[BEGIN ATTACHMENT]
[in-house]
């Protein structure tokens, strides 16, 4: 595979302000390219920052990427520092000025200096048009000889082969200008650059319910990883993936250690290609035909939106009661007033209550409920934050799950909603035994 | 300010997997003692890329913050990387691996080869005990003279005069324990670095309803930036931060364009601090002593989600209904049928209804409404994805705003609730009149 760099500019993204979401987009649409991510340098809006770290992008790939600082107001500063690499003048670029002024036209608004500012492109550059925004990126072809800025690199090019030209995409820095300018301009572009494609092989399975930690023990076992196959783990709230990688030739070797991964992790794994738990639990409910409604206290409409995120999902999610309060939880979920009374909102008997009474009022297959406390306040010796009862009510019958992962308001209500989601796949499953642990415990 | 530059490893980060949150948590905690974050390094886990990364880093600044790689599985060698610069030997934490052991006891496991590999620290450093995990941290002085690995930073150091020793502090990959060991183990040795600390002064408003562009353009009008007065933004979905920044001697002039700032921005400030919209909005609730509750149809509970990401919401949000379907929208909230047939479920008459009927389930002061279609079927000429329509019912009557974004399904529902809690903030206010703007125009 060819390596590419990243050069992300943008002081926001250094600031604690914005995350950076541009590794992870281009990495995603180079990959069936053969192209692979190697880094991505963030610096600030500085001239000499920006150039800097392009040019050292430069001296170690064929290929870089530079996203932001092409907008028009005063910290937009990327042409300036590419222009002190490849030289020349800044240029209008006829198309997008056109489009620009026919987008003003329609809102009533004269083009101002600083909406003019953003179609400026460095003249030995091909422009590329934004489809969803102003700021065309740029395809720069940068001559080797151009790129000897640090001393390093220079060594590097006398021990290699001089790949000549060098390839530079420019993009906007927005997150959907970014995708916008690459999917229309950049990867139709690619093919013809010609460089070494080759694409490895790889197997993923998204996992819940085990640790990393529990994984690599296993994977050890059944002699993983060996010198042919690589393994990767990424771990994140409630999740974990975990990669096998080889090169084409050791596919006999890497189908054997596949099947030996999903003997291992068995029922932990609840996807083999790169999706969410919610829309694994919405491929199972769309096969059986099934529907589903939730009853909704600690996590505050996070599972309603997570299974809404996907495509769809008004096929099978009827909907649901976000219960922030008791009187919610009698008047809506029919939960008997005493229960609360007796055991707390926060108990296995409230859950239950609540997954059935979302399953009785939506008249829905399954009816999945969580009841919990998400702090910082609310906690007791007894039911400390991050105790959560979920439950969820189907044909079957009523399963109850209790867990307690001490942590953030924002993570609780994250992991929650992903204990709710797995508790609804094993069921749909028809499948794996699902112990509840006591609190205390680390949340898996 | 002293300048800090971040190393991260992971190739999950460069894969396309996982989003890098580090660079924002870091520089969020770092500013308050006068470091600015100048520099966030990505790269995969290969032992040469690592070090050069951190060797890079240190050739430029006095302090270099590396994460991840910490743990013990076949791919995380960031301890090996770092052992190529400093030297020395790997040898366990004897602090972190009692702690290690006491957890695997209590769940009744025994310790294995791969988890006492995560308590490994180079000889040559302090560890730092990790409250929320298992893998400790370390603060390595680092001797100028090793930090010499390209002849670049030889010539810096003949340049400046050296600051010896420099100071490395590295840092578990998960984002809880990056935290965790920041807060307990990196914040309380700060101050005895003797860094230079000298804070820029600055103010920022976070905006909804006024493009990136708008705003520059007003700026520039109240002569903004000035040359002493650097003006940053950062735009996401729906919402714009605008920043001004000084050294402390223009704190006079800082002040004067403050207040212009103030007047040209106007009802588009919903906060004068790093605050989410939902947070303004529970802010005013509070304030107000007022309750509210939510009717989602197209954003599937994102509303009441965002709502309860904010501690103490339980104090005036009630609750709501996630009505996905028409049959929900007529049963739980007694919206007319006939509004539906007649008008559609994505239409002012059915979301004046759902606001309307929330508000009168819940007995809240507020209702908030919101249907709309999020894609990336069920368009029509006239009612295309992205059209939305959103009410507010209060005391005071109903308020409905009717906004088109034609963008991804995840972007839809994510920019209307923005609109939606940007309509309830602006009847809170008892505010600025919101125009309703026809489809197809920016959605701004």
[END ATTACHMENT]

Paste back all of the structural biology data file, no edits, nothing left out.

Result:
[in-house]
């Protein structure tokens, strides 16, 4: 595979302000390219920052990427520092000025200096048009000889082969200008650059319910990883993936250690290609035909939106009661007033209550409920934050799950909603035994 | 300010997997003692890329913050990387691996080869005990003279005069324990670095309803930036931060364009601090002593989600209904049928209804409404994805705003609730009149 760099500019993204979401987009649409991510340098809006770290992008790939600082107001500063690499003048670029002024036209608004500012492109550059925004990126072809800025690199090019030209995409820095300018301009572009494609092989399975930690023990076992196959783990709230990688030739070797991964992790794994738990639990409910409604206290409409995120999902999610309060939880979920009374909102008997009474009022297959406390306040010796009862009510019958992962308001209500989601796949499953642990415990 | 530059490893980060949150948590905690974050390094886990990364880093600044790689599985060698610069030997934490052991006891496991590999620290450093995990941290002085690995930073150091020793502090990959060991183990040795600390002064408003562009353009009008007065933004979905920044001697002039700032921005400030919209909005609730509750149809509970990401919401949000379907929208909230047939479920008459009927389930002061279609079927000429329509019912009557974004399904529902809690903030206010703007125009 060819390596590419990243050069992300943008002081926001250094600031604690914005995350950076541009590794992870281009990495995603180079990959069936053969192209692979190697880094991505963030610096600030500085001239000499920006150039800097392009040019050292430069001296170690064929290929870089530079996203932001092409907008028009005063910290937009990327042409300036590419222009002190490849030289020349800044240029209008006829198309997008056109489009620009026919987008003003329609809102009533004269083009101002600083909406003019953003179609400026460095003249030995091909422009590329934004489809969803102003700021065309740029395809720069940068001559080797151009790129000897640090001393390093220079060594590097006398021990290699001089790949000549060098390839530079420019993009906007927005997150959907970014995708916008690459999917229309950049990867139709690619093919013809010609460089070494080759694409490895790889197997993923998204996992819940085990640790990393529990994984690599296993994977050890059944002699993983060996010198042919690589393994990767990424771990994140409630999740974990975990990669096998080889090169084409050791596919006999890497189908054997596949099947030996999903003997291992068995029922932990609840996807083999790169999706969410919610829309694994919405491929199972769309096969059986099934529907589903939730009853909704600690996590505050996070599972309603997570299974809404996907495509769809008004096929099978009827909907649901976000219960922030008791009187919610009698008047809506029919939960008997005493229960609360007796055991707390926060108990296995409230859950239950609540997954059935979302399953009785939506008249829905399954009816999945969580009841919990998400702090910082609310906690007791007894039911400390991050105790959560979920439950969820189907044909079957009523399963109850209790867990307690001490942590953030924002993570609780994250992991929650992903204990709710797995508790609804094993069921749909028809499948794996699902112990509840006591609190205390680390949340898996 | 002293300048800090971040190393991260992971190739999950460069894969396309996982989003890098580090660079924002870091520089969020770092500013308050006068470091600015100048520099966030990505790269995969290969032992040469690592070090050069951190060797890079240190050739430029006095302090270099590396994460991840910490743990013990076949791919995380960031301890090996770092052992190529400093030297020395790997040898366990004897602090972190009692702690290690006491957890695997209590769940009744025994310790294995791969988890006492995560308590490994180079000889040559302090560890730092990790409250929320298992893998400790370390603060390595680092001797100028090793930090010499390209002849670049030889010539810096003949340049400046050296600051010896420099100071490395590295840092578990998960984002809880990056935290965790920041807060307990990196914040309380700060101050005895003797860094230079000298804070820029600055103010920022976070905006909804006024493009990136708008705003520059007003700026520039109240002569903004000035040359002493650097003006940053950062735009996401729906919402714009605008920043001004000084050294402390223009704190006079800082002040004067403050207040212009103030007047040209106007009802588009919903906060004068790093605050989410939902947070303004529970802010005013509070304030107000007022309750509210939510009717989602197209954003599937994102509303009441965002709502309860904010501690103490339980104090005036009630609750709501996630009505996905028409049959929900007529049963739980007694919206007319006939509004539906007649008008559609994505239409002012059915979301004046759902606001309307929330508000009168819940007995809240507020209702908030919101249907709309999020894609990336069920368009029509006239009612295309992205059209939305959103009410507010209060005391005071109903308020409905009717906004088109034609963008991804995840972007839809994510920019209307923005609109939606940007309509309830602006009847809170008892505010600025919101125009309703026809489809197809920016959605701004």